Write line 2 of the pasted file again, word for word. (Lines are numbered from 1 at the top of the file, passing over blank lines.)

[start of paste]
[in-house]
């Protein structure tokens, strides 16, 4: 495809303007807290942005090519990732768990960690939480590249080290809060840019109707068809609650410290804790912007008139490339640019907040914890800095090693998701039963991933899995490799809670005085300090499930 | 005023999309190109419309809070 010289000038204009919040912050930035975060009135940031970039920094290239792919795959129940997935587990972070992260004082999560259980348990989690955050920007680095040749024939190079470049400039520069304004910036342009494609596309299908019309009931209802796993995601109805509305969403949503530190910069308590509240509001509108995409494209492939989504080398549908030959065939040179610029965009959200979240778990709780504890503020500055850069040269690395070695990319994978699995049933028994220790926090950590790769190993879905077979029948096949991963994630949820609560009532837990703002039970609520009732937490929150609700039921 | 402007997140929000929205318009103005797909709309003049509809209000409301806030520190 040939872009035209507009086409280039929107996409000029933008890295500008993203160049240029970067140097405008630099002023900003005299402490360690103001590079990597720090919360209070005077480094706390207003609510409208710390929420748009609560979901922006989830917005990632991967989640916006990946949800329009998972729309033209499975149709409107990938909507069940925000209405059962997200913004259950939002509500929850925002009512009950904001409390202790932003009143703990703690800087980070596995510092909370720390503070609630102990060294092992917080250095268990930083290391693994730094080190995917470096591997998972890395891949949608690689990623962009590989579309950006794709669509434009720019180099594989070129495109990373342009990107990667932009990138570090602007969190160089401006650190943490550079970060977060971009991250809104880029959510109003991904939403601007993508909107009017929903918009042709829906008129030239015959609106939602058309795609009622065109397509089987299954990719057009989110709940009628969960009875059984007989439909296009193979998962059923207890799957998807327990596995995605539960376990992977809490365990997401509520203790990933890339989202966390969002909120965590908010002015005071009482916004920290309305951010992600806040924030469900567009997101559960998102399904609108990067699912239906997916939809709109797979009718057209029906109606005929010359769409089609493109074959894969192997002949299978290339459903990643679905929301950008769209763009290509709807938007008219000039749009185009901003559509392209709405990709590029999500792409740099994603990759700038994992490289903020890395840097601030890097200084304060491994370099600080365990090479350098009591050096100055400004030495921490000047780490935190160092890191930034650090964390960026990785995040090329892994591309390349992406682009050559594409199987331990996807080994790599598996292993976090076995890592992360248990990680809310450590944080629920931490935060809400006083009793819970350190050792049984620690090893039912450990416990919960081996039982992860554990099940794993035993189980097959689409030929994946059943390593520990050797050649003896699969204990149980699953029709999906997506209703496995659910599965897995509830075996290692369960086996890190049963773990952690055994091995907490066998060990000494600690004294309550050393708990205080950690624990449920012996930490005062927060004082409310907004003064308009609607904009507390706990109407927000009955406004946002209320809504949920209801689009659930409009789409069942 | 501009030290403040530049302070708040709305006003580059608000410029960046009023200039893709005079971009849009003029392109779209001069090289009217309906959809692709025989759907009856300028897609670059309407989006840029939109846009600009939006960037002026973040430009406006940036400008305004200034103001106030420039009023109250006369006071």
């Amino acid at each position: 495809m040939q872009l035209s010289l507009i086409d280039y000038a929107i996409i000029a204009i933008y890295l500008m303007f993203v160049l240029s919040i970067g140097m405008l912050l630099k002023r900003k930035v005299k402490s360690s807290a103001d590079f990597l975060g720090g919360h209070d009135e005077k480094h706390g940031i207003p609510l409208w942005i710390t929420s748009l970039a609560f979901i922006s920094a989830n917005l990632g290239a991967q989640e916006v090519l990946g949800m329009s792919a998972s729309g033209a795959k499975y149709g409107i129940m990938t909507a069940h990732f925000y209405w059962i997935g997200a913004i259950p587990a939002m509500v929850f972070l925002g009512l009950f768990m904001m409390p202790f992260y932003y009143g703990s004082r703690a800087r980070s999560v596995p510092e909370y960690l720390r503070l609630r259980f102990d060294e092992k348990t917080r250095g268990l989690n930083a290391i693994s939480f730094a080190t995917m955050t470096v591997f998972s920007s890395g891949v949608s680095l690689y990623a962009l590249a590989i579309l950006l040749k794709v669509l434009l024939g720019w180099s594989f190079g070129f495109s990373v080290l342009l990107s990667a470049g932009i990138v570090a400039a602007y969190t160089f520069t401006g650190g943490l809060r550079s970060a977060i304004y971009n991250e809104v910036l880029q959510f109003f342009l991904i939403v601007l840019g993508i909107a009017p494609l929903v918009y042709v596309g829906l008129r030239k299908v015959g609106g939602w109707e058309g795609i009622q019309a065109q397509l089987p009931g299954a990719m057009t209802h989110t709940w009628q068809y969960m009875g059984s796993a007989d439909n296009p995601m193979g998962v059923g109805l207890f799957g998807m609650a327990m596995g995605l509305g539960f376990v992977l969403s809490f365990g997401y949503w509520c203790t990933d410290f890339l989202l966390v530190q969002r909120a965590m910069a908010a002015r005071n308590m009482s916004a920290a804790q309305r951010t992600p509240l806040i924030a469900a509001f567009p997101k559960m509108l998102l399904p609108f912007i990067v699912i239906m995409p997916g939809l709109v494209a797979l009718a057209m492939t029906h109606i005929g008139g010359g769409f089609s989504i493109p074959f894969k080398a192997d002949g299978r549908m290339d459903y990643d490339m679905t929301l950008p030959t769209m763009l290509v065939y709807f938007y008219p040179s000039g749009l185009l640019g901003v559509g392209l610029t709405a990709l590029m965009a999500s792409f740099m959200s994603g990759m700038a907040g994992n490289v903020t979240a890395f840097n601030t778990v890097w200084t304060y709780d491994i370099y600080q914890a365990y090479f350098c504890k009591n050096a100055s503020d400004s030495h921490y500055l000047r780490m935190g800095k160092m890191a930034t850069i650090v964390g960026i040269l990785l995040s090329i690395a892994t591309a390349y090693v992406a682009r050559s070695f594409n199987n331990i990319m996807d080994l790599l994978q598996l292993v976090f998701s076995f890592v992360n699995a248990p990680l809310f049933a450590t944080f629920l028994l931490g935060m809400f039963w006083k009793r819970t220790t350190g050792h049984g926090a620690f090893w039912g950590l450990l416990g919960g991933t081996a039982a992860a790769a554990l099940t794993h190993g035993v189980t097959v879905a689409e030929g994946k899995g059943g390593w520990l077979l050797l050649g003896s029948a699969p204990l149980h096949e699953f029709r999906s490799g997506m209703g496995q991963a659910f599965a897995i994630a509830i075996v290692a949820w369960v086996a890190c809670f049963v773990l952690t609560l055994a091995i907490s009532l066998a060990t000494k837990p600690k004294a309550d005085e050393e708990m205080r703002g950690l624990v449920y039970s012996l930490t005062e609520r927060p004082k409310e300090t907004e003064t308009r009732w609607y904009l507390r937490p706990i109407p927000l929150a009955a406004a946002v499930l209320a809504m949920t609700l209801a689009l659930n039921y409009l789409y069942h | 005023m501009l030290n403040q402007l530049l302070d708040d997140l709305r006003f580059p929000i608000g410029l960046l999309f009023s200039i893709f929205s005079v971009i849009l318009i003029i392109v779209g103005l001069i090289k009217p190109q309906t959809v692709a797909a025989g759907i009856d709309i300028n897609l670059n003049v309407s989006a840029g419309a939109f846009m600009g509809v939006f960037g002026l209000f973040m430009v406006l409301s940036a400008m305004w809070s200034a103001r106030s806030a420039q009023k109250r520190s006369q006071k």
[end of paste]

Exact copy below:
């Protein structure tokens, strides 16, 4: 495809303007807290942005090519990732768990960690939480590249080290809060840019109707068809609650410290804790912007008139490339640019907040914890800095090693998701039963991933899995490799809670005085300090499930 | 005023999309190109419309809070 010289000038204009919040912050930035975060009135940031970039920094290239792919795959129940997935587990972070992260004082999560259980348990989690955050920007680095040749024939190079470049400039520069304004910036342009494609596309299908019309009931209802796993995601109805509305969403949503530190910069308590509240509001509108995409494209492939989504080398549908030959065939040179610029965009959200979240778990709780504890503020500055850069040269690395070695990319994978699995049933028994220790926090950590790769190993879905077979029948096949991963994630949820609560009532837990703002039970609520009732937490929150609700039921 | 402007997140929000929205318009103005797909709309003049509809209000409301806030520190 040939872009035209507009086409280039929107996409000029933008890295500008993203160049240029970067140097405008630099002023900003005299402490360690103001590079990597720090919360209070005077480094706390207003609510409208710390929420748009609560979901922006989830917005990632991967989640916006990946949800329009998972729309033209499975149709409107990938909507069940925000209405059962997200913004259950939002509500929850925002009512009950904001409390202790932003009143703990703690800087980070596995510092909370720390503070609630102990060294092992917080250095268990930083290391693994730094080190995917470096591997998972890395891949949608690689990623962009590989579309950006794709669509434009720019180099594989070129495109990373342009990107990667932009990138570090602007969190160089401006650190943490550079970060977060971009991250809104880029959510109003991904939403601007993508909107009017929903918009042709829906008129030239015959609106939602058309795609009622065109397509089987299954990719057009989110709940009628969960009875059984007989439909296009193979998962059923207890799957998807327990596995995605539960376990992977809490365990997401509520203790990933890339989202966390969002909120965590908010002015005071009482916004920290309305951010992600806040924030469900567009997101559960998102399904609108990067699912239906997916939809709109797979009718057209029906109606005929010359769409089609493109074959894969192997002949299978290339459903990643679905929301950008769209763009290509709807938007008219000039749009185009901003559509392209709405990709590029999500792409740099994603990759700038994992490289903020890395840097601030890097200084304060491994370099600080365990090479350098009591050096100055400004030495921490000047780490935190160092890191930034650090964390960026990785995040090329892994591309390349992406682009050559594409199987331990996807080994790599598996292993976090076995890592992360248990990680809310450590944080629920931490935060809400006083009793819970350190050792049984620690090893039912450990416990919960081996039982992860554990099940794993035993189980097959689409030929994946059943390593520990050797050649003896699969204990149980699953029709999906997506209703496995659910599965897995509830075996290692369960086996890190049963773990952690055994091995907490066998060990000494600690004294309550050393708990205080950690624990449920012996930490005062927060004082409310907004003064308009609607904009507390706990109407927000009955406004946002209320809504949920209801689009659930409009789409069942 | 501009030290403040530049302070708040709305006003580059608000410029960046009023200039893709005079971009849009003029392109779209001069090289009217309906959809692709025989759907009856300028897609670059309407989006840029939109846009600009939006960037002026973040430009406006940036400008305004200034103001106030420039009023109250006369006071």